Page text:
Perhaps the first drawing one learns in early elementary-school art education is of the rudimentary "triangle on top of a square" house. The second technique may well be coloring within the lines. On the other end of the education spectrum, one of the first professional drawings one learns in architecture school is, similarly, of the A-frame house. Architectural rendering (an advanced "coloring within the lines," if you will), on the other hand, is a painstaking exercise that that takes decades of experience to master.
One architect, however, is bringing both worlds together, by coloring in between the lines of architectural renderings and photos, thus turning landmark buildings into color-negative line drawings. Gran Fachada (Grand Façade, in English) is the result of hours of permanent-marker coloring by Madrid-based architect and designer, Marlon de Azambuja.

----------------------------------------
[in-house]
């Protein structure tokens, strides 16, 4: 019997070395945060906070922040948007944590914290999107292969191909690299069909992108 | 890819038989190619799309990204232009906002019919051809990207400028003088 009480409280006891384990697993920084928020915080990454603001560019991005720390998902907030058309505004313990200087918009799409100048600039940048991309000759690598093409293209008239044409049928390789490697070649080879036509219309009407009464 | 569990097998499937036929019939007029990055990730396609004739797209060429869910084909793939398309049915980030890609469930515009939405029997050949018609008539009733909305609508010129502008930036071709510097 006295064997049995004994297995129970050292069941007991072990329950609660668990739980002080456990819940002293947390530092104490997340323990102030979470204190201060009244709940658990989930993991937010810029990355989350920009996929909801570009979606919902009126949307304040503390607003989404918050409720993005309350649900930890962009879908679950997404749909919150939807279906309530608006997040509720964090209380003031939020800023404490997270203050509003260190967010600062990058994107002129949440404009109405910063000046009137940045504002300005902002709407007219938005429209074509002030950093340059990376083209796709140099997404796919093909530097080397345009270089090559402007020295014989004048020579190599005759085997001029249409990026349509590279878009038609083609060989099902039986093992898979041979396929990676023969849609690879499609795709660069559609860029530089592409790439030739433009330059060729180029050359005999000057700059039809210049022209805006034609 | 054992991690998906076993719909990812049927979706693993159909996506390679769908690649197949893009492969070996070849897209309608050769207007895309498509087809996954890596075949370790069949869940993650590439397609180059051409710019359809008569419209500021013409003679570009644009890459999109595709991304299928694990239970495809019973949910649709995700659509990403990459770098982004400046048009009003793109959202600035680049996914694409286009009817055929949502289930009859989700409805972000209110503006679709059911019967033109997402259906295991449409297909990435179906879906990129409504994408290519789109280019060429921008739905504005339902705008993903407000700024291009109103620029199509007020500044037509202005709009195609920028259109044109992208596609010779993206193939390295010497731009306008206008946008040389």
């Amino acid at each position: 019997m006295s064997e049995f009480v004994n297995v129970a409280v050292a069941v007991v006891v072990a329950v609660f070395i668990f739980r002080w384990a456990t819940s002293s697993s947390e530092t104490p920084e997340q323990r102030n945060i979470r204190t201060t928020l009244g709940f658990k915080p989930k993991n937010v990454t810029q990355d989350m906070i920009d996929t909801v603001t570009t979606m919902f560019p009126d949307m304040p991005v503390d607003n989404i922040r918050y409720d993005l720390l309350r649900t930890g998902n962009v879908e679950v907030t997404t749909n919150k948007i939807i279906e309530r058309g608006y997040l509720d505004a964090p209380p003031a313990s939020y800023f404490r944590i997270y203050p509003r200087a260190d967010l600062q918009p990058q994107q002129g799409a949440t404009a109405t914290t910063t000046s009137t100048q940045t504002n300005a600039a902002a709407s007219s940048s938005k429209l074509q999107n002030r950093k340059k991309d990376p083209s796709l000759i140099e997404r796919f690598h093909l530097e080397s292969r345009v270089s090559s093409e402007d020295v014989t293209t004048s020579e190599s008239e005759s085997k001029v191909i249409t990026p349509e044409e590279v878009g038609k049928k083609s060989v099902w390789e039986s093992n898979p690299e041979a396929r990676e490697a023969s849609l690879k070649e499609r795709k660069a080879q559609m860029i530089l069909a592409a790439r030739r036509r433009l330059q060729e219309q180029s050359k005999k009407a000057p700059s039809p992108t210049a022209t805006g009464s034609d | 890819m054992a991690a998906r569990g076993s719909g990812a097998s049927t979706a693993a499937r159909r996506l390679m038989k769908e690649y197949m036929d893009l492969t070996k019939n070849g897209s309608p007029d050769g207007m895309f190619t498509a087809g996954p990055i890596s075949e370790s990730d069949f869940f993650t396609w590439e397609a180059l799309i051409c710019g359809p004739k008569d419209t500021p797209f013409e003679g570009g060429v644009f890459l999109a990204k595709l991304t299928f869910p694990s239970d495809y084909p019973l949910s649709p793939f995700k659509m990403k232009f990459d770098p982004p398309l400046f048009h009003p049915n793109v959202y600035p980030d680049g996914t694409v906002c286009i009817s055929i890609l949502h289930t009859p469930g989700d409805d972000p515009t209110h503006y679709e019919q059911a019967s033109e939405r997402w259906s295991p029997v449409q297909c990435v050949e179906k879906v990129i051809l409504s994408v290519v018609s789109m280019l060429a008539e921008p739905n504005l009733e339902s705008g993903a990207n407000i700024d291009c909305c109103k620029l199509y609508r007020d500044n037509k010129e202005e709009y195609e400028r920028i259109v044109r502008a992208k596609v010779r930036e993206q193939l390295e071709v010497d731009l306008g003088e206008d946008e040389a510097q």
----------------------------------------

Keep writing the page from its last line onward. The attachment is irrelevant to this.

Above, the Hirshhorn gets de Azambuja's line-drawing treatment, and it gives us carpal tunnel just thinking about how much time went into these illustrations. Below, more images from Gran Fachada:
Recognize these landmarks? Above includes the Pompidou, Caixa Forum, Circulo de Bellas Artes, MASP, Musac, Wiels, MACBA, the Whitney, and Tate, respectively. If you're not architecturally-versed, head over to Marlon de Azambuja's website to get yourself even more acquainted.
h/t Faith Is Torment